Microsoft workers ask Satya Nadella to scrap US Army HoloLens contract
In the letter, the workers' coalition urged the top executives to junk the $479 million contract to supply technology for the military's Integrated Visual Augmentation System (IVAS), The Verge reported late on Friday
San Francisco: A group of Microsoft workers has written a letter to CEO Satya Nadella and President Brad Smith, asking them to cancel a controversial contract with the US Army.
In the letter, the workers' coalition urged the top executives to junk the $479 million contract to supply technology for the military's Integrated Visual Augmentation System (IVAS), The Verge reported late on Friday.
The Microsoft workers said they are alarmed that their company is working to provide weapons technology to the US military, "helping one country's government 'increase lethality' using tools we built".
"We did not sign up to develop weapons, and we demand a say in how our work is used." Under the project, Microsoft, the maker of the HoloLens augmented reality headset, could eventually provide more than 100,000 headsets designed for combat and training in the military, said the report.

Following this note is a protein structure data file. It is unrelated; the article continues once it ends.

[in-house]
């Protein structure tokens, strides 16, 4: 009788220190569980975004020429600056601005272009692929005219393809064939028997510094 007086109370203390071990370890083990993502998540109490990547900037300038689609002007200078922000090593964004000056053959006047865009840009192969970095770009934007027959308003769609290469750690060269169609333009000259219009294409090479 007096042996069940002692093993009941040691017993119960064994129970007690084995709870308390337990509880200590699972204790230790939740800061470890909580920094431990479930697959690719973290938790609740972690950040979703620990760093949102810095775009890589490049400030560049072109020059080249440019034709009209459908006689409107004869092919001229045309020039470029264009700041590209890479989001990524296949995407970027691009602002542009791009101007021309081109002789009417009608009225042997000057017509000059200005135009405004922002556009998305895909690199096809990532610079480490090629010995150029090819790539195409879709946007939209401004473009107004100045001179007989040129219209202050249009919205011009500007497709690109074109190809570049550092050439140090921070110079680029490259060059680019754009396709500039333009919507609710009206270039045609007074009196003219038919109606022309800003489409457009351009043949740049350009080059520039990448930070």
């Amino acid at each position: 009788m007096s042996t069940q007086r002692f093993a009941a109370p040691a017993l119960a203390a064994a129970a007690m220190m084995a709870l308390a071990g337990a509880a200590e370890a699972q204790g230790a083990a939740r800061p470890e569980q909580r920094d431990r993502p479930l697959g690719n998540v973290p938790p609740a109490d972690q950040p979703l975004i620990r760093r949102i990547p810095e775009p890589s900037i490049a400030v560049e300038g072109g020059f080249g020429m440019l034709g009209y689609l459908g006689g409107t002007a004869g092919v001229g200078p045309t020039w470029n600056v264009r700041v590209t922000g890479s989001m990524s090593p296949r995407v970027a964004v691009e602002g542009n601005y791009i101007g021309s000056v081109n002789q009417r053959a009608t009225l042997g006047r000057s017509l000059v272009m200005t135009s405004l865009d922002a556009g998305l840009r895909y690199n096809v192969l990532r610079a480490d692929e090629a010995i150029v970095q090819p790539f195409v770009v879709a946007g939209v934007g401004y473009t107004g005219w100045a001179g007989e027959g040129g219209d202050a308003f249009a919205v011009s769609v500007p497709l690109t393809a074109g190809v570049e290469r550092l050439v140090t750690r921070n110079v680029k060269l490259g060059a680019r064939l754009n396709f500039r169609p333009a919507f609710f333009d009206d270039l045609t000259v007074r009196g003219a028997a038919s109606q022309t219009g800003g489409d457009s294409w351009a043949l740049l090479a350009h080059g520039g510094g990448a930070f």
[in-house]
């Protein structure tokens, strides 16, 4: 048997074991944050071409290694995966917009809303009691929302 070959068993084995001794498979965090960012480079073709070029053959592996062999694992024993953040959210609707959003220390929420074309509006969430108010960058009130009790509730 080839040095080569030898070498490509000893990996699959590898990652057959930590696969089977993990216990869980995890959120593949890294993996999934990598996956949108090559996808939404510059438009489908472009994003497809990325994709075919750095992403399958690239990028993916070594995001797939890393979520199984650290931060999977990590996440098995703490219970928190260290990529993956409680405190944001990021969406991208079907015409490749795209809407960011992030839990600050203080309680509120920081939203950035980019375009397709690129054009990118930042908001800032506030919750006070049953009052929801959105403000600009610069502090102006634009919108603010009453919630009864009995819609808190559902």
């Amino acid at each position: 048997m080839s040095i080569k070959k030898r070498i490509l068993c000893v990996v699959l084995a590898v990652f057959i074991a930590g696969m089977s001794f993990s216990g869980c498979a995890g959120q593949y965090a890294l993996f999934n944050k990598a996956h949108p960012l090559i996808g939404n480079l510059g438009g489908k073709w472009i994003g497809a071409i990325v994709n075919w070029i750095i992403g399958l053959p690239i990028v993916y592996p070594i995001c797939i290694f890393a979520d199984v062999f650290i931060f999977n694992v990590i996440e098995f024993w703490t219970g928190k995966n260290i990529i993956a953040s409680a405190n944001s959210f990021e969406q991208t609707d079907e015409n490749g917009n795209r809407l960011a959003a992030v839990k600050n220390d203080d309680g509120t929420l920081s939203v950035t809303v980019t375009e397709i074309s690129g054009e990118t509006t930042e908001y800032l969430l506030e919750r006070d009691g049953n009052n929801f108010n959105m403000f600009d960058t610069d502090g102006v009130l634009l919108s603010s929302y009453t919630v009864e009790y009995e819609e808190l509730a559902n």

The workers' coalition asked Nadella and Smith to "cease developing any and all weapons technologies, and draft a public-facing acceptable use policy clarifying this commitment."
The US Army has described the project as a way to "increase lethality by enhancing the ability to detect, decide and engage before the enemy." They said that Microsoft's mission is to empower every person and organisation on the planet to do more.
"As employees and shareholders we do not want to become war profiteers. To that end, we believe that Microsoft must stop in its activities to empower the US Army's ability to cause harm and violence," the letter read.
According to a Microsoft spokesperson, the company always appreciate feedback from employees and provide many avenues for their voices to be heard. "We're committed to providing our technology to the US Department of Defence, which includes the US Army under this contract.
"We'll remain engaged as an active corporate citizen in addressing the important ethical and public policy issues relating to AI and the military," said the spokesperson, referring to an old blog post by the company.
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